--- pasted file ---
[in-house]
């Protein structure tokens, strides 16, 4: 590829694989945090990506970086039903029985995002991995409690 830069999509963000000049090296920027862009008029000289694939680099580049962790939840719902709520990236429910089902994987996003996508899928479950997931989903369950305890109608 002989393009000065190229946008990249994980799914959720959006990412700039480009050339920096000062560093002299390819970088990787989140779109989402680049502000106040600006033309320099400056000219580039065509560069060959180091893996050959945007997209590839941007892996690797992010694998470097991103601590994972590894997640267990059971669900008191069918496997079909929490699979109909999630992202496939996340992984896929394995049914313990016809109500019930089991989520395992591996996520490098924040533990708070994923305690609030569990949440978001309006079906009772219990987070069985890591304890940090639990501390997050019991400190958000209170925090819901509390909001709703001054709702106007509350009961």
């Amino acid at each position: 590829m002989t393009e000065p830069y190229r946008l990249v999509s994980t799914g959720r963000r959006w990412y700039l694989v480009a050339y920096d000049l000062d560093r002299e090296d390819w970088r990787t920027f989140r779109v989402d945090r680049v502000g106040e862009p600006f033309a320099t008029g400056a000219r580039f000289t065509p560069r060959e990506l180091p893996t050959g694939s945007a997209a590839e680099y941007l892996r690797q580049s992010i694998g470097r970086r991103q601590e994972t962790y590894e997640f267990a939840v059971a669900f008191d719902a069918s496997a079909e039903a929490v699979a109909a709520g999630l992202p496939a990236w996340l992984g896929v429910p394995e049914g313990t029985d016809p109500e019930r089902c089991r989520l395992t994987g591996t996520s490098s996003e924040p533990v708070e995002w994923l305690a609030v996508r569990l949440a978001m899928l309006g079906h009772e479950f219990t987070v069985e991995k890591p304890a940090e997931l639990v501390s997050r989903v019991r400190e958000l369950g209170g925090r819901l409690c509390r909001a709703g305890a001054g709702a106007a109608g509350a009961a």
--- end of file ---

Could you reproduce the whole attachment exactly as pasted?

[in-house]
């Protein structure tokens, strides 16, 4: 590829694989945090990506970086039903029985995002991995409690 830069999509963000000049090296920027862009008029000289694939680099580049962790939840719902709520990236429910089902994987996003996508899928479950997931989903369950305890109608 002989393009000065190229946008990249994980799914959720959006990412700039480009050339920096000062560093002299390819970088990787989140779109989402680049502000106040600006033309320099400056000219580039065509560069060959180091893996050959945007997209590839941007892996690797992010694998470097991103601590994972590894997640267990059971669900008191069918496997079909929490699979109909999630992202496939996340992984896929394995049914313990016809109500019930089991989520395992591996996520490098924040533990708070994923305690609030569990949440978001309006079906009772219990987070069985890591304890940090639990501390997050019991400190958000209170925090819901509390909001709703001054709702106007509350009961």
């Amino acid at each position: 590829m002989t393009e000065p830069y190229r946008l990249v999509s994980t799914g959720r963000r959006w990412y700039l694989v480009a050339y920096d000049l000062d560093r002299e090296d390819w970088r990787t920027f989140r779109v989402d945090r680049v502000g106040e862009p600006f033309a320099t008029g400056a000219r580039f000289t065509p560069r060959e990506l180091p893996t050959g694939s945007a997209a590839e680099y941007l892996r690797q580049s992010i694998g470097r970086r991103q601590e994972t962790y590894e997640f267990a939840v059971a669900f008191d719902a069918s496997a079909e039903a929490v699979a109909a709520g999630l992202p496939a990236w996340l992984g896929v429910p394995e049914g313990t029985d016809p109500e019930r089902c089991r989520l395992t994987g591996t996520s490098s996003e924040p533990v708070e995002w994923l305690a609030v996508r569990l949440a978001m899928l309006g079906h009772e479950f219990t987070v069985e991995k890591p304890a940090e997931l639990v501390s997050r989903v019991r400190e958000l369950g209170g925090r819901l409690c509390r909001a709703g305890a001054g709702a106007a109608g509350a009961a």